The connection between the Bodley and Cotton MSS. is closer still, the former being a mere duplicate of the latter; … It follows that the text of the Bodley MS. is as good as that of the Cotton MS., and the remarks of Mr Thorpe in his short preface to his “Anglo-Saxon version of the Holy Gospels” are made at random. He was probably misled by observing some of the mistakes which are to be found in those pages of the Bodley MS. which are written in a modern hand. For example, in i. 43, the word bead (bade) is written bend in the spurious page of the Bodley MS., and is so printed in Parker’s edition. Another error, mine modor for min modor, occurs in iii. 34, both in the spurious page of the MS. and in Parker’s edition. But such errors must not be allowed to depreciate overmuch the value of such pages of the MS. as are genuine.
In the Bodley MS. the words are commonly written very closely together, and some few words are retained which the Corpus MS. omits. Yet it does not appear that this MS. is really older than the Corpus ; on the contrary, it is generally regarded as of later date. The handwriting is certainly not that of Ælfric, the scribe of the Corpus MS. …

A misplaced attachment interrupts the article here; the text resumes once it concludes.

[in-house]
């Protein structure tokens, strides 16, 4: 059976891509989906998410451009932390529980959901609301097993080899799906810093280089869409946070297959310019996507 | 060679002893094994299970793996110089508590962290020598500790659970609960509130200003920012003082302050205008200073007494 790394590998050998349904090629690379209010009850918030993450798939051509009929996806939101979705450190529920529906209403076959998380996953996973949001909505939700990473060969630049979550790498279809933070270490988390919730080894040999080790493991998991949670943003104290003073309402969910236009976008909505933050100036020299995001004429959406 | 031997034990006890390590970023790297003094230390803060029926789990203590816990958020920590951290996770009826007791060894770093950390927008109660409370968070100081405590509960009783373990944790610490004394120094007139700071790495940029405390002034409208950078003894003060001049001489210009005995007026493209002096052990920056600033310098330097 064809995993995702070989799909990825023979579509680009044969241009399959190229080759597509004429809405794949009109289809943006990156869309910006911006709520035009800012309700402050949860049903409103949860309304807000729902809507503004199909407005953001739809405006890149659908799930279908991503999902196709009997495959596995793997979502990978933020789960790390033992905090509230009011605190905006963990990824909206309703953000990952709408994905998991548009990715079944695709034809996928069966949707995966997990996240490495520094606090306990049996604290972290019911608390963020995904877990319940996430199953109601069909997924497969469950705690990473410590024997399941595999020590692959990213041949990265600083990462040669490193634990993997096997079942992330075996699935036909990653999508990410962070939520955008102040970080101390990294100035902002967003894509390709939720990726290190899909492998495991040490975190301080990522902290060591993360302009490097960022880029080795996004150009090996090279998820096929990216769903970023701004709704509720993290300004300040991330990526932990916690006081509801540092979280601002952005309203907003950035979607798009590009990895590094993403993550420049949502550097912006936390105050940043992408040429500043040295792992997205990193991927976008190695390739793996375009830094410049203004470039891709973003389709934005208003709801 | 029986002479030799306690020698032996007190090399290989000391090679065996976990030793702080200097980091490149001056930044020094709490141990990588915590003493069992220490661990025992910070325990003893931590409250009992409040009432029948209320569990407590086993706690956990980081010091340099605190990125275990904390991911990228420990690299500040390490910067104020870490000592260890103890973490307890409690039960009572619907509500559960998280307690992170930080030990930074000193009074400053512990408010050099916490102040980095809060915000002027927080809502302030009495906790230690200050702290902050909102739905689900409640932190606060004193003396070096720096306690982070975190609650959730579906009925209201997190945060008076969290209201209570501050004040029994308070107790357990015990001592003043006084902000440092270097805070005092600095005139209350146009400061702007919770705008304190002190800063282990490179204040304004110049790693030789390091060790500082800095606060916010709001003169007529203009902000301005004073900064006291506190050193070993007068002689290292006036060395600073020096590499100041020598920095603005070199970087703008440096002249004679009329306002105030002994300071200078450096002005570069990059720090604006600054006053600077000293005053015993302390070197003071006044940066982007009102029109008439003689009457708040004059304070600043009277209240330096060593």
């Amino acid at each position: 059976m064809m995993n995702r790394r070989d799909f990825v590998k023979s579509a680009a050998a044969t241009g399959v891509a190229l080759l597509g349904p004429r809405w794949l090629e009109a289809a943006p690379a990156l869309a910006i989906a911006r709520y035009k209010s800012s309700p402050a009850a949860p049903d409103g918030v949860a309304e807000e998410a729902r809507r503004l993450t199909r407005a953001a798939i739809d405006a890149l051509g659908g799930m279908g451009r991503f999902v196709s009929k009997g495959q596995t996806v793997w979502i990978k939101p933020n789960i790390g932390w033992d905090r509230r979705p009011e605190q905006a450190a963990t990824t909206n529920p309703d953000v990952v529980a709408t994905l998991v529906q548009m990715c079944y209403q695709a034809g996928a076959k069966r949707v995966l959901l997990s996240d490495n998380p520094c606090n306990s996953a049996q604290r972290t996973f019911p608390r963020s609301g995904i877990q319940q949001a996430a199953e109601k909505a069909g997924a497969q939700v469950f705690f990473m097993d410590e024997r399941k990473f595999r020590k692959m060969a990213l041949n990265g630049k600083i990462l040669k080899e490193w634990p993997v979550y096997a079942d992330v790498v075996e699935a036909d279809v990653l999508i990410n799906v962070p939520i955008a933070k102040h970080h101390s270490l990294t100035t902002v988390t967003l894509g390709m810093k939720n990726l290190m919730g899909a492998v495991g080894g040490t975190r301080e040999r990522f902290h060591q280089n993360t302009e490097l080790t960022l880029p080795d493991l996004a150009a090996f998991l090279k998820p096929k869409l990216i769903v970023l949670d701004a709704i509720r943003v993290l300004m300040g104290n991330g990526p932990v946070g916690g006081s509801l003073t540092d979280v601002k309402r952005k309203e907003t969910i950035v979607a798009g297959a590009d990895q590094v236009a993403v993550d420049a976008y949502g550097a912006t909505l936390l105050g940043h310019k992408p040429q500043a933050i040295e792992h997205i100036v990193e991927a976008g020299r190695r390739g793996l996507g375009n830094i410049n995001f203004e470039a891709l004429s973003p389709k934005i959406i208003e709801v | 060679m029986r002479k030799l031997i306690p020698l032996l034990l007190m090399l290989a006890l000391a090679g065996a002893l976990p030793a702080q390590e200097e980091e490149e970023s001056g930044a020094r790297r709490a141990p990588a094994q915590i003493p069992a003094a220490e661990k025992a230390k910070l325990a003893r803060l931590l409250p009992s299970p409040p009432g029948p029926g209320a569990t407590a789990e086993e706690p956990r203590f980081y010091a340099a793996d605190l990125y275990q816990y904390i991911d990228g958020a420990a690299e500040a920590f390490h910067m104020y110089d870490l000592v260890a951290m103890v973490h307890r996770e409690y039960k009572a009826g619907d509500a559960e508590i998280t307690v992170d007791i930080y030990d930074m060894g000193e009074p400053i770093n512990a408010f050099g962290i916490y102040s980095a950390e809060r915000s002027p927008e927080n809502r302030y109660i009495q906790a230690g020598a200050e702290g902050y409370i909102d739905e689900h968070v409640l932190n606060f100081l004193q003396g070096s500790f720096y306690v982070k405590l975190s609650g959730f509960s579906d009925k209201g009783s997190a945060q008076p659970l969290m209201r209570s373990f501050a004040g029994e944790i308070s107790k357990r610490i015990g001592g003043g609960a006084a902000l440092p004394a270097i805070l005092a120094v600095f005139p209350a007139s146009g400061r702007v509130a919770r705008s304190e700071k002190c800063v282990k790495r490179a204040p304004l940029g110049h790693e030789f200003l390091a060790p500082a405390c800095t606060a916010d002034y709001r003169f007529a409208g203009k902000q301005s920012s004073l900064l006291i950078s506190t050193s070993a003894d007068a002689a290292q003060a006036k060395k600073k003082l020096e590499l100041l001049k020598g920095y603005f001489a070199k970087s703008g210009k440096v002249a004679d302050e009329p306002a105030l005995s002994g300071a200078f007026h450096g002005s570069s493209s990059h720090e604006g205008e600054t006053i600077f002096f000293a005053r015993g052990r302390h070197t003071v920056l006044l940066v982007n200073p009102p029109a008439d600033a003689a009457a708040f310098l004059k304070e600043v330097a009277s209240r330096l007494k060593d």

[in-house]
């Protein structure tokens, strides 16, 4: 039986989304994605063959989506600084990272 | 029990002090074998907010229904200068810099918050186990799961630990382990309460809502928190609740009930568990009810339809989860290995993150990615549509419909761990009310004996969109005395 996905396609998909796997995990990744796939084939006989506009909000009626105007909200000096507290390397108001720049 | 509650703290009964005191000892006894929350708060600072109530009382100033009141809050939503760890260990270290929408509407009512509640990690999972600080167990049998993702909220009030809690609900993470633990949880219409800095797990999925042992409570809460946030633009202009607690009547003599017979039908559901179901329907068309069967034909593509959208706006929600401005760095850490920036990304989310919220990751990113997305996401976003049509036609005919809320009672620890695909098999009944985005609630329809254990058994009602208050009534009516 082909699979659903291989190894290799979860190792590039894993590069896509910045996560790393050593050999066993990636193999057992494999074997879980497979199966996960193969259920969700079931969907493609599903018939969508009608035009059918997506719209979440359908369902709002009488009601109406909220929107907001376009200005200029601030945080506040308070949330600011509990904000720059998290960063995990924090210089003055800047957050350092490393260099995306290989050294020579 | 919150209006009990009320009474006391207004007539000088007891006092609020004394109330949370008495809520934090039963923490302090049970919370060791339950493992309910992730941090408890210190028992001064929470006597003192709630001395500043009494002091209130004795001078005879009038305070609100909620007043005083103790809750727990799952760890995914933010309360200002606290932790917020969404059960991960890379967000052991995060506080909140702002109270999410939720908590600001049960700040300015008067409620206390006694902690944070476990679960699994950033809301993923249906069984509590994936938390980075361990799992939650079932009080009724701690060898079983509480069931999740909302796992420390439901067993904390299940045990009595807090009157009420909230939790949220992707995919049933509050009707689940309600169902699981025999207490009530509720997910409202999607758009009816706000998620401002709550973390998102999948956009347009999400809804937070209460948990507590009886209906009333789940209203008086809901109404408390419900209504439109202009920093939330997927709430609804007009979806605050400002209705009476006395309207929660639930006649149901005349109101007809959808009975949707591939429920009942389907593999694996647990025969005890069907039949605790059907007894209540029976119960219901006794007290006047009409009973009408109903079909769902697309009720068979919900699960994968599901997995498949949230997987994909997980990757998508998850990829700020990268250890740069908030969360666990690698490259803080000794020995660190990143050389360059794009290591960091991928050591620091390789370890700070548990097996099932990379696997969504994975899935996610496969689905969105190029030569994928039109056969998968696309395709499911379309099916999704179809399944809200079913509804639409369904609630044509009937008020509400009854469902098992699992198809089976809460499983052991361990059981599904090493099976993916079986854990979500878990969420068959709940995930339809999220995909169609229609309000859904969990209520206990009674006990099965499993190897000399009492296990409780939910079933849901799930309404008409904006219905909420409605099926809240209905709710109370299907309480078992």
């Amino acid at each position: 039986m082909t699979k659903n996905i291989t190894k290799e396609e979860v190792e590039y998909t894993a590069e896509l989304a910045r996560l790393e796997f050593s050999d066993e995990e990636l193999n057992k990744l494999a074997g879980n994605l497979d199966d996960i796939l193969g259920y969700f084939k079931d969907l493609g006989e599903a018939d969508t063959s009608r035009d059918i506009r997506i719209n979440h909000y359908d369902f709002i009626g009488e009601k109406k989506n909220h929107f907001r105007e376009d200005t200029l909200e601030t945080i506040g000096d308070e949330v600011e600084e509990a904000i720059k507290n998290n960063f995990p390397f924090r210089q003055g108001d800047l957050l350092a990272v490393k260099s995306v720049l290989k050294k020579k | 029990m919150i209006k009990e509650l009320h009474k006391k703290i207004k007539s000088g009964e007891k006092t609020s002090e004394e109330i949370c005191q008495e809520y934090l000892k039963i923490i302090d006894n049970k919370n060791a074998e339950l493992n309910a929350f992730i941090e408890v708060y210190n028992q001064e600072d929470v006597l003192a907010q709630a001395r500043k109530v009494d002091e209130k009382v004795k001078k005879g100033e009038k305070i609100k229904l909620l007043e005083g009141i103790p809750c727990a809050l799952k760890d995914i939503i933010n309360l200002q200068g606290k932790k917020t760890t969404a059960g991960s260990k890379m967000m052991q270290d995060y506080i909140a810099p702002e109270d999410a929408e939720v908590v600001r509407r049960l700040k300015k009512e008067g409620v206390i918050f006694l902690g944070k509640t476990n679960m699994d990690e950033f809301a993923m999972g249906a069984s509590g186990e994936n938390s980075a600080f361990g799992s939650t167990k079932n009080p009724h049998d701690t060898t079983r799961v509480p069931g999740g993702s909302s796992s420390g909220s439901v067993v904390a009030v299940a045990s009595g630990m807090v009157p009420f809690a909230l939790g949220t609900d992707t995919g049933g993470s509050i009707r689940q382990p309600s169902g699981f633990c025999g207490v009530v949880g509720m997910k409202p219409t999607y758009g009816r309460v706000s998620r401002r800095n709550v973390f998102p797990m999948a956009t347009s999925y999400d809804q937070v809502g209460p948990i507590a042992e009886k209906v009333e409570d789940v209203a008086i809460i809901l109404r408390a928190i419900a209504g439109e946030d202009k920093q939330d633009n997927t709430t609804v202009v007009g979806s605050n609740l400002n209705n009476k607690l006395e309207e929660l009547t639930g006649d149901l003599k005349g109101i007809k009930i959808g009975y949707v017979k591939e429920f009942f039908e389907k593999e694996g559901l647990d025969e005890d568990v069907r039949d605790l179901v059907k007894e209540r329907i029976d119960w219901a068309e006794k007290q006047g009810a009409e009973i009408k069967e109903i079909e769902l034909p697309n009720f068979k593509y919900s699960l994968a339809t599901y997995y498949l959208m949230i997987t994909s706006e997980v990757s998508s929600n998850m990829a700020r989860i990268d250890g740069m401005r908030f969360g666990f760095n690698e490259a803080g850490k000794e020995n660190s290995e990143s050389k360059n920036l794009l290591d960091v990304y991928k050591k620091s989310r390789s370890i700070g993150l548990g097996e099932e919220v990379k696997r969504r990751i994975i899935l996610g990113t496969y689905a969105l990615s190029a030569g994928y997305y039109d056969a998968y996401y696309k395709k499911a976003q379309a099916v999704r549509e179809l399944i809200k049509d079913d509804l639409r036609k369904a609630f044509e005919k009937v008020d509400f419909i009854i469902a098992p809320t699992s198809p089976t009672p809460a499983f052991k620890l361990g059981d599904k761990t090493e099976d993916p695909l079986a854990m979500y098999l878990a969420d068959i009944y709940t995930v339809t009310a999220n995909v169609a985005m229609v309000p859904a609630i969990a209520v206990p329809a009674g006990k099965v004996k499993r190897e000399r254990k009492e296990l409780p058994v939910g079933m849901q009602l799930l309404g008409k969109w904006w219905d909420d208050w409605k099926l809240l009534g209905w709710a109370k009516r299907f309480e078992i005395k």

IV. The Cotton MS.—MS. Cotton Otho C. 1, in the British Museum; described by Wanley, pp. 211, 212. Very little use seems to have been made of this MS.: it was not consulted by Marshall, and Dr Bosworth gives only one or two readings from it, yet it might be of service for the correction of the texts of St Luke and St John. I quote at length Dr Bosworth’s excellent description. 11